Truth be told I have never Trick or Treated anywhere else, but there are sometimes when life in a small town seems smaller than others. Sometimes this is good, sometimes it is bad. Tonight it was wonderful.
The town put on its best face to make a cold rainy Halloween a party for its children. Downtown stores opened their doors to masked kiddies. We saw soldiers and cops, the man in the yellow hat, the bride of Frankenstein, a flashlight, and more. We gathered in the Town Hall for crafts and games – where neighbors had made enchanted donuts with vampire teeth and spider cupcakes. Kids played pin the heart on the skeleton, bingo and guess the number of candy corns, while parents chatted, snapped pictures and tried to stay warm. A tractor pulled a wagon full of hay bales offering damp tricksters a hayride to the Haunted Bandstand.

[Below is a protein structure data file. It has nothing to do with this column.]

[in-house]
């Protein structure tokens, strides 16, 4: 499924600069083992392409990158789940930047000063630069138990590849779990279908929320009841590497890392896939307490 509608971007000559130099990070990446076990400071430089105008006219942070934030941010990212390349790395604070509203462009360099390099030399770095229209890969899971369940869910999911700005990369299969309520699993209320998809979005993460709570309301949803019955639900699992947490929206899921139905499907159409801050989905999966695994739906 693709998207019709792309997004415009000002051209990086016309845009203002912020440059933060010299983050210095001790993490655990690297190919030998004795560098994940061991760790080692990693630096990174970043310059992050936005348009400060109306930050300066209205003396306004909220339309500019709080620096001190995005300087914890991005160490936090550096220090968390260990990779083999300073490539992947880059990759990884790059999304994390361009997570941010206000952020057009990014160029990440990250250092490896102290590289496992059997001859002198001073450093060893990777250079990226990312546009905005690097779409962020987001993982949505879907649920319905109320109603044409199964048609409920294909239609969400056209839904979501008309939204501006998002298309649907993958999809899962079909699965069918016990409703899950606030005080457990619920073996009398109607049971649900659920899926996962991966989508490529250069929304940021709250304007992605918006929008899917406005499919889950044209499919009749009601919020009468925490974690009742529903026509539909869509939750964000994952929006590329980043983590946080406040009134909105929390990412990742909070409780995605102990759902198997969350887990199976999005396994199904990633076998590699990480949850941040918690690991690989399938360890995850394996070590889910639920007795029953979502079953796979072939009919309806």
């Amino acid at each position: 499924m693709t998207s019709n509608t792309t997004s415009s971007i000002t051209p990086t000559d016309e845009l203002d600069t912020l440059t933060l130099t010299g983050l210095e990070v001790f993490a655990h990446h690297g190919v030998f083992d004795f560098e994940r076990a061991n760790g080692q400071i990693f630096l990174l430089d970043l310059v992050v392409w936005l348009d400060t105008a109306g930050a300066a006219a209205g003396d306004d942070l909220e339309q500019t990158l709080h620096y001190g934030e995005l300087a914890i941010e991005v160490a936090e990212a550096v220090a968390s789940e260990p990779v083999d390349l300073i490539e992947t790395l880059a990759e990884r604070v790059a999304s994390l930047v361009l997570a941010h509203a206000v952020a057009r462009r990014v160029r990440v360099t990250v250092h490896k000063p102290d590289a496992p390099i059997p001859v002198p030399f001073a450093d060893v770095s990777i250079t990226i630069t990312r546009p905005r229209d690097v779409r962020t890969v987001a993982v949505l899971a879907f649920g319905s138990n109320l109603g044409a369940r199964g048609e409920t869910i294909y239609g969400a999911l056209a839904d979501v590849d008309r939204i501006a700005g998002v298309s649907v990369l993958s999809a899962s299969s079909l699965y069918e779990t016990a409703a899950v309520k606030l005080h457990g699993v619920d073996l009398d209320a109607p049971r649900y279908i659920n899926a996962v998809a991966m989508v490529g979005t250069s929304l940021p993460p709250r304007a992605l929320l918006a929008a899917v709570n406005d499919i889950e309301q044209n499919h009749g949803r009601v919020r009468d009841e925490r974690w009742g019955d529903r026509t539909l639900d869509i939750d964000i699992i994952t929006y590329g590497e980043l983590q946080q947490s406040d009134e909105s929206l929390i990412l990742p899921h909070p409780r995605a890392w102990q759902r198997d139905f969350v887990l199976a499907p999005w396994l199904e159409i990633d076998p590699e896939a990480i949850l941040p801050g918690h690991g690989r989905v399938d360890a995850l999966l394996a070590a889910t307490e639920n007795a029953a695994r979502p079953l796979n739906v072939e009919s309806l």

I’m sure it is fun to comb a city’s streets, but I doubt it is ever as heartwarming. Best yet, my whole world fit in that downtown and we were there sharing it together: all three brothers’ families and their kids convened in the Town Hall and back at the house for pizza. I bumped into my best friend when I was 9 years old -- the one who used to come to my house every Monday night when we were young to watch Little House on the Prairie – and her son, who was dressed as Almanzo Wilder. The brother of the boy I loved was handing out candy in a downtown shop and I received a text or two from my nephew the next town over. I missed spending the night with them, but the rain kept me closer to home. Although the pugs stayed at home because of the freezing drizzle, they greeted me, happily settling down once the kids and I were back in the house. We were warm, we were happy, we were together in the big brick house where my parents raised us right in the center of town. And, though the place might be small, this feeling of contentment was big.